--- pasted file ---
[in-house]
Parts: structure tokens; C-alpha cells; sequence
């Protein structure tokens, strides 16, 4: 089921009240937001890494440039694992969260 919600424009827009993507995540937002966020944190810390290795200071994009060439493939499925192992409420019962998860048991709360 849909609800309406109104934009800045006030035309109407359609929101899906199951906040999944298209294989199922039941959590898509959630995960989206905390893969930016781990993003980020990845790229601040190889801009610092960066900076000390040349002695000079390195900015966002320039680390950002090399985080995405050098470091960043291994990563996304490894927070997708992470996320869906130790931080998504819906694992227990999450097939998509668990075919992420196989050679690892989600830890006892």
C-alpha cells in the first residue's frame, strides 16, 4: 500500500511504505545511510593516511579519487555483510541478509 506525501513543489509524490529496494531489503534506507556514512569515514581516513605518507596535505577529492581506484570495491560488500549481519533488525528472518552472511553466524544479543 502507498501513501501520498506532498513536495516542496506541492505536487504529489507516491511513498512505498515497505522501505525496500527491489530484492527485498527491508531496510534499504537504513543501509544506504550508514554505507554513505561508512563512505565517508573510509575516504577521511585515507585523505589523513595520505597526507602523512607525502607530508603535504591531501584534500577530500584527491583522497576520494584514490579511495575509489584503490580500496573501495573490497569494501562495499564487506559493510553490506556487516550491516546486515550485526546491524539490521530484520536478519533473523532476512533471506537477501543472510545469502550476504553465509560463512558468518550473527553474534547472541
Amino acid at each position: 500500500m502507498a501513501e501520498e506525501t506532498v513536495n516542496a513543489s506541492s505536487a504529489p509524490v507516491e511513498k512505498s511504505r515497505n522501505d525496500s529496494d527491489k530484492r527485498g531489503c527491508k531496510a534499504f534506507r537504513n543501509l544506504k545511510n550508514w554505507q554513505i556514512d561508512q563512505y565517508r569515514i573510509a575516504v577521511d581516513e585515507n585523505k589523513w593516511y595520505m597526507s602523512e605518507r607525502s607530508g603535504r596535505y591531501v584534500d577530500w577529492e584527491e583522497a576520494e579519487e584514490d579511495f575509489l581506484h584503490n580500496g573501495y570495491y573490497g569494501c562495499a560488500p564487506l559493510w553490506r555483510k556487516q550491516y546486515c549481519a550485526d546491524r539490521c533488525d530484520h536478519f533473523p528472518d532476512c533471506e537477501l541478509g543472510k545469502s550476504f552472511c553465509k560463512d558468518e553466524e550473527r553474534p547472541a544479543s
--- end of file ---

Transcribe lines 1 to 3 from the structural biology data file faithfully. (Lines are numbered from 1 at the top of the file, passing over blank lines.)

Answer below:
[in-house]
Parts: structure tokens; C-alpha cells; sequence
């Protein structure tokens, strides 16, 4: 089921009240937001890494440039694992969260 919600424009827009993507995540937002966020944190810390290795200071994009060439493939499925192992409420019962998860048991709360 849909609800309406109104934009800045006030035309109407359609929101899906199951906040999944298209294989199922039941959590898509959630995960989206905390893969930016781990993003980020990845790229601040190889801009610092960066900076000390040349002695000079390195900015966002320039680390950002090399985080995405050098470091960043291994990563996304490894927070997708992470996320869906130790931080998504819906694992227990999450097939998509668990075919992420196989050679690892989600830890006892």